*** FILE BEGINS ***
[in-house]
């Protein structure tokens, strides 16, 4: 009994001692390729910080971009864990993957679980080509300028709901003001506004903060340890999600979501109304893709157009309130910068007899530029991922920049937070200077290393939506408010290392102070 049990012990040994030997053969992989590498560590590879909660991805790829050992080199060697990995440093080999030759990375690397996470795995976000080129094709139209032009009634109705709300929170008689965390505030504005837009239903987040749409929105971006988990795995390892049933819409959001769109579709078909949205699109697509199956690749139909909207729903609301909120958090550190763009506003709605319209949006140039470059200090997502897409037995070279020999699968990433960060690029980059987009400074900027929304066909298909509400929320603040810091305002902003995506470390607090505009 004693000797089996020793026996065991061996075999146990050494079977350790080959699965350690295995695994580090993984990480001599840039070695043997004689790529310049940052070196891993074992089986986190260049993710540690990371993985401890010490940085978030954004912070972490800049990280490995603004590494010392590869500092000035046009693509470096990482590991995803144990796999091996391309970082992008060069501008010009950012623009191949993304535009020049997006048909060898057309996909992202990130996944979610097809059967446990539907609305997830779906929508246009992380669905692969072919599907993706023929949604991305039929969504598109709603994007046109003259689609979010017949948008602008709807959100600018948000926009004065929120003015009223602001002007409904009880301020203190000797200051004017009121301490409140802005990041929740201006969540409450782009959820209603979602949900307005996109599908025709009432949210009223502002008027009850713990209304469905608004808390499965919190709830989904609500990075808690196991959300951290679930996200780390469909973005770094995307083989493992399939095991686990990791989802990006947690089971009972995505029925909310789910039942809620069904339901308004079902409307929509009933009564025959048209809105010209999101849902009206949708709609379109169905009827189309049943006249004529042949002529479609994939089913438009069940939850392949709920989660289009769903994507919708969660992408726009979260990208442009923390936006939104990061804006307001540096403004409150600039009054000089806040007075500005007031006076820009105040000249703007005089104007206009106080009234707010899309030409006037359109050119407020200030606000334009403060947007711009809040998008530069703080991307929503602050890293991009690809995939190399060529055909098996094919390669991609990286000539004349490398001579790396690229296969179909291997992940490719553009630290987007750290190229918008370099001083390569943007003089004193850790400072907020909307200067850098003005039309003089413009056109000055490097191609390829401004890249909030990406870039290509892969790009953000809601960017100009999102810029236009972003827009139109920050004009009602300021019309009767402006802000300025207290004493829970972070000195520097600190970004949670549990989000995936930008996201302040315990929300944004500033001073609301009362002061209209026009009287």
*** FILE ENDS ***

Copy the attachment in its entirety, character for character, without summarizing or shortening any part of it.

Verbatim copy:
[in-house]
């Protein structure tokens, strides 16, 4: 009994001692390729910080971009864990993957679980080509300028709901003001506004903060340890999600979501109304893709157009309130910068007899530029991922920049937070200077290393939506408010290392102070 049990012990040994030997053969992989590498560590590879909660991805790829050992080199060697990995440093080999030759990375690397996470795995976000080129094709139209032009009634109705709300929170008689965390505030504005837009239903987040749409929105971006988990795995390892049933819409959001769109579709078909949205699109697509199956690749139909909207729903609301909120958090550190763009506003709605319209949006140039470059200090997502897409037995070279020999699968990433960060690029980059987009400074900027929304066909298909509400929320603040810091305002902003995506470390607090505009 004693000797089996020793026996065991061996075999146990050494079977350790080959699965350690295995695994580090993984990480001599840039070695043997004689790529310049940052070196891993074992089986986190260049993710540690990371993985401890010490940085978030954004912070972490800049990280490995603004590494010392590869500092000035046009693509470096990482590991995803144990796999091996391309970082992008060069501008010009950012623009191949993304535009020049997006048909060898057309996909992202990130996944979610097809059967446990539907609305997830779906929508246009992380669905692969072919599907993706023929949604991305039929969504598109709603994007046109003259689609979010017949948008602008709807959100600018948000926009004065929120003015009223602001002007409904009880301020203190000797200051004017009121301490409140802005990041929740201006969540409450782009959820209603979602949900307005996109599908025709009432949210009223502002008027009850713990209304469905608004808390499965919190709830989904609500990075808690196991959300951290679930996200780390469909973005770094995307083989493992399939095991686990990791989802990006947690089971009972995505029925909310789910039942809620069904339901308004079902409307929509009933009564025959048209809105010209999101849902009206949708709609379109169905009827189309049943006249004529042949002529479609994939089913438009069940939850392949709920989660289009769903994507919708969660992408726009979260990208442009923390936006939104990061804006307001540096403004409150600039009054000089806040007075500005007031006076820009105040000249703007005089104007206009106080009234707010899309030409006037359109050119407020200030606000334009403060947007711009809040998008530069703080991307929503602050890293991009690809995939190399060529055909098996094919390669991609990286000539004349490398001579790396690229296969179909291997992940490719553009630290987007750290190229918008370099001083390569943007003089004193850790400072907020909307200067850098003005039309003089413009056109000055490097191609390829401004890249909030990406870039290509892969790009953000809601960017100009999102810029236009972003827009139109920050004009009602300021019309009767402006802000300025207290004493829970972070000195520097600190970004949670549990989000995936930008996201302040315990929300944004500033001073609301009362002061209209026009009287």